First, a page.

Dr. Shaaban ElNaggar is a Research Fellow at FMC Corporation, a leader in the manufacture of agricultural and industrial chemicals.  His expertise is in tracking the fate of organic chemicals and their biochemistry in the human food chain and in the environment using modern analytical technologies and isotopes. Dr. ElNaggar's interests include environmental chemistry, energy storage, and renewable energy. Dr. ElNaggar brings Liquid Light a great depth of knowledge in organic chemistry and environmental licensing, and a perspective from the chemical industry. He serves on the editorial board of the Journal of Biochemistry and Biotechnology and is a reviewer for the Journal of Food and Agriculture Chemistry.

Dr. ElNaggar received his B.S. in Pharmacy and Medicinal Chemistry from Alexandria University in Egypt. He received a M.S. and Ph.D. in Chemistry of Natural Products from the Ohio State University.


Dr. Prasad Lakkaraju

Dr. Prasad Lakkaraju is a Professor of Physical Chemistry and Chairperson of the Chemistry and Biochemistry Department at Georgian Court University. Dr. Lakkaraju began working with Dr. Bocarsly on carbon dioxide conversion in 2007 as a Visiting Researcher Collaborator and Visiting Profesor at Princeton University. Dr. Lakkaraju focused on modeling the reaction mechanisms of carbon dioxide reduction in order to better understand the reactions and design more effective catalysts.Prior to working at Georgian Court University, Dr. Lakkaraju was an assistant professor in the chemistry departments of Uppsala College and Rutgers University. His principal research interests are photoelectrochemical reduction of carbon dioxide and orbital studies of organic radicals and transition metal complexes.

Dr. Lakkaraju holds a B.Sc. and M.Sc. in Chemistry from Andhra University, India. He received his Ph.D. in Chemistry from Indian Institute of Technology, Madras.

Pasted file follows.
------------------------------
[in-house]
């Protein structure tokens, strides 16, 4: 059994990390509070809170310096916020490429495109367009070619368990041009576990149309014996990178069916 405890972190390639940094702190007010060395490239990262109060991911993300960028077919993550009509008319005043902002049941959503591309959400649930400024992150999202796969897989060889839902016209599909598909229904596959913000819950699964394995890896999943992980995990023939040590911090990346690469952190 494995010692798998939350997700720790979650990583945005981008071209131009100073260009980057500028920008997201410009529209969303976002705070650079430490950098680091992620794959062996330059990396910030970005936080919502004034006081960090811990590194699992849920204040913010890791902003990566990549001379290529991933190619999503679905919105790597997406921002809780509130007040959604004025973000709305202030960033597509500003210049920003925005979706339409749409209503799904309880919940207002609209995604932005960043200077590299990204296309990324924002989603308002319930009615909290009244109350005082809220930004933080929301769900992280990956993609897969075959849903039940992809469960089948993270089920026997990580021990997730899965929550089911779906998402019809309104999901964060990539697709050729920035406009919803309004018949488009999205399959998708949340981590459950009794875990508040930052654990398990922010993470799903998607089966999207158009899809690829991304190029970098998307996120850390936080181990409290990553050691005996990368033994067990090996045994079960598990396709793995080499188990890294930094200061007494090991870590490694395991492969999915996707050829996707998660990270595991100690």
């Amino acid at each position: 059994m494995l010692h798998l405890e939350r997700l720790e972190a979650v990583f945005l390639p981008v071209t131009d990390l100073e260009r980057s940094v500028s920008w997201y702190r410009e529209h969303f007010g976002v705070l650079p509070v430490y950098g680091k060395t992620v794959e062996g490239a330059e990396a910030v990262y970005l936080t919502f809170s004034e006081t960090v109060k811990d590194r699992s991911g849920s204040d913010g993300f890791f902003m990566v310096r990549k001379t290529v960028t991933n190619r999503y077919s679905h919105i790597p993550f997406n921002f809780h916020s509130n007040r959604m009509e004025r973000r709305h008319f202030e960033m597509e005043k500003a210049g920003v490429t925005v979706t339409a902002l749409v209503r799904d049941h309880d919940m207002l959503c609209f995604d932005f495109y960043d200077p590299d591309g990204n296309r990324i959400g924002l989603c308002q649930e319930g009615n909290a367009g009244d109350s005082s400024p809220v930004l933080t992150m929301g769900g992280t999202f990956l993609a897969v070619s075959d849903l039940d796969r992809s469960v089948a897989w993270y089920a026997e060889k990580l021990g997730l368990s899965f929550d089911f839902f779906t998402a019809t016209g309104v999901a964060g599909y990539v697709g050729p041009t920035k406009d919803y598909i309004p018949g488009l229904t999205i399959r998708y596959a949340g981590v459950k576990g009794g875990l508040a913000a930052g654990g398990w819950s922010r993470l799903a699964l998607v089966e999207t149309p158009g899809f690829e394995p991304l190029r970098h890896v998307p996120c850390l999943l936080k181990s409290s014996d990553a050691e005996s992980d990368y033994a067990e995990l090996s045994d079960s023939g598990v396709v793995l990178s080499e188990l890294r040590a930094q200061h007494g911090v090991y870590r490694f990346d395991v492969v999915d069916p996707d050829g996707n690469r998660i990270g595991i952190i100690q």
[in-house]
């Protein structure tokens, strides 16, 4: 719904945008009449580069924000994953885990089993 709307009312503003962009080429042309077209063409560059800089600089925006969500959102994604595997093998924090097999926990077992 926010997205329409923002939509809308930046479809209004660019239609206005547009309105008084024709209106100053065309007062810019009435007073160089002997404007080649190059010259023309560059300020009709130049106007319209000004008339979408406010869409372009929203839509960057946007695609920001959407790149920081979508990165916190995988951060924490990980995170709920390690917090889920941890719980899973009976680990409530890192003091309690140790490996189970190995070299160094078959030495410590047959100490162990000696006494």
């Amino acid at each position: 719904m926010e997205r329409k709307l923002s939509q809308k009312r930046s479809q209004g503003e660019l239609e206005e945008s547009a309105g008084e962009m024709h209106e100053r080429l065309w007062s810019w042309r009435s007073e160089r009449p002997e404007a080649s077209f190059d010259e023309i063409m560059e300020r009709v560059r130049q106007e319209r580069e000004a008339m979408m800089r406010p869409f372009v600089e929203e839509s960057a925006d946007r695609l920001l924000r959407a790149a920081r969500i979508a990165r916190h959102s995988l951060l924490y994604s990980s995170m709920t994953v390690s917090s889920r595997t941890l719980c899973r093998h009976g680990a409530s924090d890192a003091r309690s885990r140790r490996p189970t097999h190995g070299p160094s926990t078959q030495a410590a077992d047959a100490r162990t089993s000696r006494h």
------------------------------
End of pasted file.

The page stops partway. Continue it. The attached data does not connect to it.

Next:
Dr. Thomas Mallouk

Dr. Thomas Mallouk is the DuPont Professor of Materials Chemistry and Physics at the Pennsylvania State University. He also serves as Director of The Center for Nanoscale Science at Penn State. Dr. Mallouk’s research interests include electrochemical energy conversion, photocatalysis, nanoscale electronics, environmental remediation, and artificial photosynthesis. Dr. Mallouk is a pioneer in the field of parallel discovery of new electrocatalysts and photocatalysts, developing means for rapidly identifying and synthesizing new catalysts.

Dr. Mallouk holds a Sc.B. from Brown University and a Ph.D. from the University of California, Berkeley.


Dr. Gabor Somorjai

Dr. Gabor Somorjai is a Professor of Chemistry at the University of California, Berkeley and is widely considered to be the father of modern surface science. His research interests include the development of highly selective catalysts, the development and characterization of nano-particle and single crystal catalysts, techniques for enhancing catalytic activity, and polymer surfaces. Prior to joining UC Berkeley and Lawrence Berkeley National Laboratory, Dr. Somorjai worked on IBM’s research staff.

Dr. Somorjai earned his B.S. at the University of Technical Sciences, Budapest and his Ph.D. in Physical Chemistry at UC Berkeley. Dr. Somorjai’s honors and awards include the Peter Debye Award in Physical Chemistry (1989), the Wolf Prize in Chemistry (1998), the Linus Pauling Award (2000), the National Medal of Science (2002), the Irving Langmuir Prize in Chemical Physics (2007), and the Priestley Medal (2008).

We’re supported by leading experts in the fields of catalysis and carbon dioxide utilization.